The late, great Richie Benaud is highly regarded across the land and his legacy is fixed in Australia’s cricket and sport ethos for generations to come.
So what would the former Australian captain and iconic commentator make of the Cricket Australia crisis? It’s a question worth pondering given the status of Benaud as a hero and role model to young Australians.
FARE Director of Communications, Jeremy Henderson talks to another cricketing great – Test cricketer and former Chairman of Selectors John Inverarity – about the power of sporting role models and how players need to make a conscious decision about living up to the responsibility of the raising of young people in our society.
Young people have heroes, and John Inverarity had only one cricketing hero growing up.
“Richie Benaud was a great role model and I thought he conducted himself throughout his cricket career and beyond in an exemplary way. He was appreciated by cricket followers and people all around the world,” said Inverarity.
Richie Benaud was a true ‘force for good’, and it’s these qualities that Inverarity says players and their administrators have an opportunity to embrace and convey to young people.
“Iconic institutions like Cricket Australia have a wonderful opportunity, and, in fact, a moral obligation, to be very much to the fore in promoting all that’s best about decent and respectful behaviour, the essence of sportsmanship, and having their players being exemplars and admirable role models for the youngsters in our community during their very formative years,” said Inverarity.
So passionate is Inverarity about how young people are raised that teaching is closer to his heart than any sporting gongs achieved throughout his entire successful career.
“My greatest passion in life is education and playing a role in the raising of young people. I’ve always seen myself as an educator who has played a great deal of cricket, rather than a cricketer who’s been a teacher,” Inverarity said.
It’s also why he’s one of the avid Ambassadors leading the national End Alcohol Advertising in Sport campaign which was recently launched in Melbourne by an alliance of leading public health and community organisations from across Australia.
The campaign is one avenue for the community to proactively make a difference, one by one. It’s spearheaded by a strong line-up of sporting heroes who are on the right team when it comes to protecting our kids.
The Ethics Centre’s cricket review should be the tipping point for positive change across the entire sporting landscape. And the first target of the campaign is tackling the most sickening behaviour entrenched in professional sport which is enabling alcohol companies to prey on Aussie children through sponsorship advertising.
Australia’s three major codes, the NRL, and AFL, together with Cricket Australia account for the greatest volume and most highly visible alcohol advertising in sport. Alcohol companies take advantage of an exemption that allows them to show their alcohol advertising during children’s viewing hours.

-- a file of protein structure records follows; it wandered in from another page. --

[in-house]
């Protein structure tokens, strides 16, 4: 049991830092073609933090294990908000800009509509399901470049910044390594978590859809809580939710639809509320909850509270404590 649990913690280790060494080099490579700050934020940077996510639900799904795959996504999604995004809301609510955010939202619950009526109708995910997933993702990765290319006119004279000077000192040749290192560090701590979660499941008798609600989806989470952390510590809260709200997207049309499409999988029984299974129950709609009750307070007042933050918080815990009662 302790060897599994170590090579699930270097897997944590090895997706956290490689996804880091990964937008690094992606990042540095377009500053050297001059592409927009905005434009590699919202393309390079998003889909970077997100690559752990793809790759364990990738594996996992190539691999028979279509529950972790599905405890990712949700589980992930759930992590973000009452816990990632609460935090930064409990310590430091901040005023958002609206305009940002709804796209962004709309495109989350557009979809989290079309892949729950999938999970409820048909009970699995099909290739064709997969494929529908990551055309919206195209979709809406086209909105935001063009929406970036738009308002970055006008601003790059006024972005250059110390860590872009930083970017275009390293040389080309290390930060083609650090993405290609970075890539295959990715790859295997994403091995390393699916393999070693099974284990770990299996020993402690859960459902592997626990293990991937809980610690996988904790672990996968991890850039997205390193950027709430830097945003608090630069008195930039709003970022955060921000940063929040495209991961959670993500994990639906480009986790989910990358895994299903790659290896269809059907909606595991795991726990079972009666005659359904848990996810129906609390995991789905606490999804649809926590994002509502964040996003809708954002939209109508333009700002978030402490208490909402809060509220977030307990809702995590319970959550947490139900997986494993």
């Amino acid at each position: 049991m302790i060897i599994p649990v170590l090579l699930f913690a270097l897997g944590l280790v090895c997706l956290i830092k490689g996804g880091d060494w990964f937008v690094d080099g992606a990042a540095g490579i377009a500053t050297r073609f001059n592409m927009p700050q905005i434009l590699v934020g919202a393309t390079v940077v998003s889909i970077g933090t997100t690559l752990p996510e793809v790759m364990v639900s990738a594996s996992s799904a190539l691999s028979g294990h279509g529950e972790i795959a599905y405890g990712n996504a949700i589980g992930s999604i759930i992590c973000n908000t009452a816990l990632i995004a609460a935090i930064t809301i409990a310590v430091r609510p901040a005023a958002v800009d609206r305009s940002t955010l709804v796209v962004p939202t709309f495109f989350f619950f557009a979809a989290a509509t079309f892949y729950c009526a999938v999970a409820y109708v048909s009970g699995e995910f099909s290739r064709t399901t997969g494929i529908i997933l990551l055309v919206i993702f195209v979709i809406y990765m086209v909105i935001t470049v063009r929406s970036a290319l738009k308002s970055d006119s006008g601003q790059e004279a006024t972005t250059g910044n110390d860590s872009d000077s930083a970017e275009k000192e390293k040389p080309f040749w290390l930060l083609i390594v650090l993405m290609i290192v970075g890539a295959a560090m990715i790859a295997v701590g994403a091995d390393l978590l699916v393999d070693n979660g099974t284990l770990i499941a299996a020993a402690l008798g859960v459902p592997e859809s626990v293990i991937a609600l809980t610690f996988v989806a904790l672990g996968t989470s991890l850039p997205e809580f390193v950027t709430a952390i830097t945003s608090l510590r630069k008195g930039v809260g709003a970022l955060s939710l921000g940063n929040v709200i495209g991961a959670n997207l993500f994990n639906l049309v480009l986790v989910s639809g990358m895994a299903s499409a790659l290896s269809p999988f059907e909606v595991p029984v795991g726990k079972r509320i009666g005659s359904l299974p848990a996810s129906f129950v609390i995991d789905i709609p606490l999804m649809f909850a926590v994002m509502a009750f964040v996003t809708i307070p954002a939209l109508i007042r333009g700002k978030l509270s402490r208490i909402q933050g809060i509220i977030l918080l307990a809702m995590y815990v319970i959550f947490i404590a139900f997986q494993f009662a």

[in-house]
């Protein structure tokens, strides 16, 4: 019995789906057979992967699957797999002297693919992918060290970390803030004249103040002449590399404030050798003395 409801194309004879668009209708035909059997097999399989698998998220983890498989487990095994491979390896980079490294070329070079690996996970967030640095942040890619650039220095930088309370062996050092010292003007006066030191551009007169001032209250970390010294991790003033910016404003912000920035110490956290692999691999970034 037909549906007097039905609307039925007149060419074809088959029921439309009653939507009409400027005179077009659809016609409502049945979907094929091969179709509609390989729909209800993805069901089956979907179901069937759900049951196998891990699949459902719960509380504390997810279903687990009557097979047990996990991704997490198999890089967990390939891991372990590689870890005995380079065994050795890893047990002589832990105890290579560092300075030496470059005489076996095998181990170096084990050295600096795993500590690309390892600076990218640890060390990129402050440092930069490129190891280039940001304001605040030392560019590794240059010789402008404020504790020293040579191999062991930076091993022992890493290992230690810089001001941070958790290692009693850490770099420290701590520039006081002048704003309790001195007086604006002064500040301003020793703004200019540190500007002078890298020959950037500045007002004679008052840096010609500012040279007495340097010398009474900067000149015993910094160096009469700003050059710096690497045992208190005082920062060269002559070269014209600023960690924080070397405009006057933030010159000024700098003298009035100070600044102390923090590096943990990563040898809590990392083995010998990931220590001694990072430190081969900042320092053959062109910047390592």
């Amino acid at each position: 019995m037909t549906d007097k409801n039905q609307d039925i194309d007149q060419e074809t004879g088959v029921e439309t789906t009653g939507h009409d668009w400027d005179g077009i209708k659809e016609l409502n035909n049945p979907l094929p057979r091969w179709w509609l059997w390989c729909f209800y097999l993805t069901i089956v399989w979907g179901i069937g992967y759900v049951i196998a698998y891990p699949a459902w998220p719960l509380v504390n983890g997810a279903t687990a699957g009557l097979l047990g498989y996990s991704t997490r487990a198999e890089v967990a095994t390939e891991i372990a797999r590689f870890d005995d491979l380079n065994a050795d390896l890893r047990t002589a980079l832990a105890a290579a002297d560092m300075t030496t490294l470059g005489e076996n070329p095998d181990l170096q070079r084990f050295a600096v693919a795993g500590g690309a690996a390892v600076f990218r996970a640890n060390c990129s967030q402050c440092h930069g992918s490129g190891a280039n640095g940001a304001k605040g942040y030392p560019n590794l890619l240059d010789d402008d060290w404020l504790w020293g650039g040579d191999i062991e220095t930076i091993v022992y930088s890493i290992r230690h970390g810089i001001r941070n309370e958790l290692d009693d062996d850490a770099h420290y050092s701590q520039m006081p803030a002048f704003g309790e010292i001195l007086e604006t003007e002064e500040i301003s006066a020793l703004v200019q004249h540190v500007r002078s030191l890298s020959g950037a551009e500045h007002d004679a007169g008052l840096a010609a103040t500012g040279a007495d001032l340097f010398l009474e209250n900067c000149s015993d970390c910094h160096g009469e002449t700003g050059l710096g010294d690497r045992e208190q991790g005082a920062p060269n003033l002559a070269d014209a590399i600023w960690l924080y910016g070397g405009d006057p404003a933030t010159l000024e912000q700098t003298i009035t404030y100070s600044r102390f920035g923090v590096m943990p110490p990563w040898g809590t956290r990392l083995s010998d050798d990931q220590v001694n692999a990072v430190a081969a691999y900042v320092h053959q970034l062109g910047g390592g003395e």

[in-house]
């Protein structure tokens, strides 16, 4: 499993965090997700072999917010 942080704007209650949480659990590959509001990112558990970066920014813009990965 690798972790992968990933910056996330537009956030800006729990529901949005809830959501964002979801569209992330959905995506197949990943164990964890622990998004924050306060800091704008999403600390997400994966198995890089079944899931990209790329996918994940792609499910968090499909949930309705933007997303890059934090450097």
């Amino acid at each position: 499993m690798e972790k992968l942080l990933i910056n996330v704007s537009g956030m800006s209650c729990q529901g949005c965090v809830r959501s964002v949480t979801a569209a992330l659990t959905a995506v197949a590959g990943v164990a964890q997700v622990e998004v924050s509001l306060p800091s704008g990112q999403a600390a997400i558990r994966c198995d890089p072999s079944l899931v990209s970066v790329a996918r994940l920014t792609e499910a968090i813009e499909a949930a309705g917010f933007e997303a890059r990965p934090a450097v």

The latest research from the Foundation for Alcohol Research and Education reveals that during the 2018 National Rugby League Grand Final, children were exposed to more than three instances of alcohol advertising every minute of the game.
Inverarity says alcohol and sporting excellence are no longer compatible and ending alcohol advertising should be a no-brainer.
“We have no greater responsibility than the raising of our children and providing them with appropriate values and the right habits with regard to their health. I’m taking a stand because it is inappropriate for alcohol to be linked with the athleticism of sport,” said Inverarity.
The campaign points out that there is a chasm between alcohol consumption and sporting performance. It is very much a false association, which is what advertising is – an attempt to associate a product with a particular virtue.
In the case of alcohol, as an elite athlete, you cannot go on a bender every night and still front up the next day and perform at the highest level. You just can’t do that. It’s a complete falsehood.
And there’s a hint of contempt in Inverarity’s comments as we discuss the billions of dollars that some of the major sports in this country are worth today, despite losing the sponsorship dollars of big tobacco.
“The sky didn’t fall in when tobacco sponsorship fell away. The same would be the case if alcohol sponsorship fell away,” said Inverarity.
The evidence is very clear. Children are continually exposed to alcohol advertising during TV fixtures, which encourages them to start drinking earlier, to binge drink more often, and to start down a bleak path toward alcohol harm.
And with nine out of 10 adults in support of ending alcohol advertising, it’s now time for regulators to put an end to the alcohol industry’s deliberate efforts to encourage systematic harm and abuse in its customers of tomorrow.
The End Alcohol Advertising in Sport campaign calls for the Free TV Code to be revised so that its original principled guidelines to protect children are not completely negated by the current sports exemption.
“Getting back to raising our children, one of the things we try and instil in our youngsters is to withstand peer group pressure and to be wary of the motives of some advertisers. It simply should not be that the sports sector plays a role in our children being persuaded into the early use of alcohol. It is not appropriate,” Inverarity said.
The cost of alcohol harm is too great to allow our codes to continue on “winning without counting the cost”.
Photograph: The Daily Telegraph